The editorial board of the New York Times came out in favor of revising FDA regulations of cosmetic products. This is a reasonable suggestion since such a review has not taken place since 1938. But sound science, especially toxicology, is essential for any change in regulations to be meaningful. Unfortunately, on the science itself, the newspaper's proposal misses the mark.
Perfluorooctanoic acid, or PFOA, is a chemical commonly found in household products. Its purpose is to resist stains, grease, and other assaults. And it's been in the news for several years. In many workplaces and communities, PFOA has become a household name while triggering fears of adverse health effects and expensive, never-ending environmental cleanups. What’s going on? Let's take a look.
The New York Times has done something that it very rarely does: It wrote an editorial in support of biotechnology. Unfortunately, the newspaper has a long history of spreading misinformation about GMOs and chemicals, which seriously undermines the important message in its pro-vaccine editorial.
Normally a reliable source of information, Live Science published an article that is a dream for anti-pesticide and anti-chemical fearmongers.
The online news arm of this journal s a solid source of information. However, it reprinted an article from E&E News that stated green energy is the way to go and the environment is full of scary chemicals. Associating itself with this outlet was a dubious decision, and one that may prove damaging to its reputation.
Laetrile, which is found apricot seeds, has been used by quacks to "treat" cancer for 70 years. It works, assuming that your goal is to poison yourself. But cancer claims, which were ridiculous in the 1950s, continue today. Psst. Keep this secret. It's cyanide, no more, no less. Don't let the screwballs tell you otherwise.
NYT's Nicholas Kristof sure knows how to live harder, not smarter. He's been avoiding chemicals and living clean — as he puts it — for several years. And yet, the results from an at-home detox kit that tested his urine for chemical exposure came back less than stellar.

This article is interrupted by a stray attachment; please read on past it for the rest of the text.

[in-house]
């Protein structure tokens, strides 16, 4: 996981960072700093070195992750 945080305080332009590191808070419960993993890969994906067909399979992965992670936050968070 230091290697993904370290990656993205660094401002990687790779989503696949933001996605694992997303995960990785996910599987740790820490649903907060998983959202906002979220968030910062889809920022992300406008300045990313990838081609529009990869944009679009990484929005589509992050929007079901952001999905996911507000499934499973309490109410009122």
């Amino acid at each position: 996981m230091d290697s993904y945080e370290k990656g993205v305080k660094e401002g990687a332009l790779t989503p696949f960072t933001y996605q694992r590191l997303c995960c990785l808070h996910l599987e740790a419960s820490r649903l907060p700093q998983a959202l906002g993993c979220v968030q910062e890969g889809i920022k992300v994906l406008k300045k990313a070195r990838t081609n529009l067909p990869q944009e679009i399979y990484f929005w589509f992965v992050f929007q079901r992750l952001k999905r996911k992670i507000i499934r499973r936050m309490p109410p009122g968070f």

Foodborne illness happens; it's one of the hazards of eating. But when a company makes a concerted effort to claim its food is holy and righteous – while everybody else serves poison – management shouldn't be surprised when public backlash is severe. It's entirely predictable, self-inflicted and deserved.
Like an Obama birther, the Times' Eric Lipton will continue spouting conspiracy theories about the biotech and chemical industries despite the evidence. This will ensure that his boss's wife, who serves on the board of Whole Foods, remains wealthy.
Several years ago, a survey of professional toxicologists revealed that 79% of them believed that the Environmental Working Group and two other organizations overstate the health risks of chemicals. That's why EWG is beloved by activists but detested by scientists.
In what is just one more example of fear-based marketing, a company is selling "natural chemical" bracelets that supposedly protect kids from mosquitoes. Not only is this not going to work, but the natural chemical is just as toxic as DEET — the insect repellant that the company takes great pains to note, is absent. If this was on "Jeopardy" we'd call out this firm accordingly.
The language of science has been hijacked. Those who are looking to make a quick buck (or in the case of the organic industry, 43 billion bucks) have no qualms about twisting the definition of highly precise scientific terminology to suit their own profit-driven agendas. Here's a brief glossary of the some of the most commonly misused scientific terms. (Note: the health food and fad diet industries are among the biggest abusers.)